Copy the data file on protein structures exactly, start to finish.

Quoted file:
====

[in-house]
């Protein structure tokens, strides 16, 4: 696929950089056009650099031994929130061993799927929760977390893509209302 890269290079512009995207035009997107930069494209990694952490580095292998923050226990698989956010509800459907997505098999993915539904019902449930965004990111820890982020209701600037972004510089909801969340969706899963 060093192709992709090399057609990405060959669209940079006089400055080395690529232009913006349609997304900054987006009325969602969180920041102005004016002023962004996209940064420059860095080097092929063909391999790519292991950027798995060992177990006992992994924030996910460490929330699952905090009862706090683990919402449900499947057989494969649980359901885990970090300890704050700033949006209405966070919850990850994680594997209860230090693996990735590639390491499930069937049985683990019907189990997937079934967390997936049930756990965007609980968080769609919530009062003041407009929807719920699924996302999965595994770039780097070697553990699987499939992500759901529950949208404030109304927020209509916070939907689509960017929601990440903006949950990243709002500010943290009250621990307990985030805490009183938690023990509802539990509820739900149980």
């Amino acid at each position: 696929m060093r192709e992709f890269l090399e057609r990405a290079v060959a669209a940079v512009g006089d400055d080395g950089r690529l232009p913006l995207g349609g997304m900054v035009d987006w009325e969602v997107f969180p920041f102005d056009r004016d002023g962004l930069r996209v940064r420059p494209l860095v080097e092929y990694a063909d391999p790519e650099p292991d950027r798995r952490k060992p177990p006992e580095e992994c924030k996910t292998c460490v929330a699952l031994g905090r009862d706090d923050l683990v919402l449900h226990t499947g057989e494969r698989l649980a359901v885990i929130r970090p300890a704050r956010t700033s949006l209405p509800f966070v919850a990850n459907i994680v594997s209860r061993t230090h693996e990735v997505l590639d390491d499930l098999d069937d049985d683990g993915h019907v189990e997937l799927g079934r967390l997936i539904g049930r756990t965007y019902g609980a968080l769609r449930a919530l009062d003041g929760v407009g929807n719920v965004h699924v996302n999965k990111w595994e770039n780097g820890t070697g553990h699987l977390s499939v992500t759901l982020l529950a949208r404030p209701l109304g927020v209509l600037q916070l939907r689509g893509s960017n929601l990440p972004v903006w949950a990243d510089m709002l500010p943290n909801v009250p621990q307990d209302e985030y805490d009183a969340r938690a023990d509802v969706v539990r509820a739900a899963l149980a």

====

[in-house]
């Protein structure tokens, strides 16, 4: 696929950089056009650099031994929130061993799927929760977390893509209302 890269290079512009995207035009997107930069494209990694952490580095292998923050226990698989956010509800459907997505098999993915539904019902449930965004990111820890982020209701600037972004510089909801969340969706899963 060093192709992709090399057609990405060959669209940079006089400055080395690529232009913006349609997304900054987006009325969602969180920041102005004016002023962004996209940064420059860095080097092929063909391999790519292991950027798995060992177990006992992994924030996910460490929330699952905090009862706090683990919402449900499947057989494969649980359901885990970090300890704050700033949006209405966070919850990850994680594997209860230090693996990735590639390491499930069937049985683990019907189990997937079934967390997936049930756990965007609980968080769609919530009062003041407009929807719920699924996302999965595994770039780097070697553990699987499939992500759901529950949208404030109304927020209509916070939907689509960017929601990440903006949950990243709002500010943290009250621990307990985030805490009183938690023990509802539990509820739900149980």
């Amino acid at each position: 696929m060093r192709e992709f890269l090399e057609r990405a290079v060959a669209a940079v512009g006089d400055d080395g950089r690529l232009p913006l995207g349609g997304m900054v035009d987006w009325e969602v997107f969180p920041f102005d056009r004016d002023g962004l930069r996209v940064r420059p494209l860095v080097e092929y990694a063909d391999p790519e650099p292991d950027r798995r952490k060992p177990p006992e580095e992994c924030k996910t292998c460490v929330a699952l031994g905090r009862d706090d923050l683990v919402l449900h226990t499947g057989e494969r698989l649980a359901v885990i929130r970090p300890a704050r956010t700033s949006l209405p509800f966070v919850a990850n459907i994680v594997s209860r061993t230090h693996e990735v997505l590639d390491d499930l098999d069937d049985d683990g993915h019907v189990e997937l799927g079934r967390l997936i539904g049930r756990t965007y019902g609980a968080l769609r449930a919530l009062d003041g929760v407009g929807n719920v965004h699924v996302n999965k990111w595994e770039n780097g820890t070697g553990h699987l977390s499939v992500t759901l982020l529950a949208r404030p209701l109304g927020v209509l600037q916070l939907r689509g893509s960017n929601l990440p972004v903006w949950a990243d510089m709002l500010p943290n909801v009250p621990q307990d209302e985030y805490d009183a969340r938690a023990d509802v969706v539990r509820a739900a899963l149980a």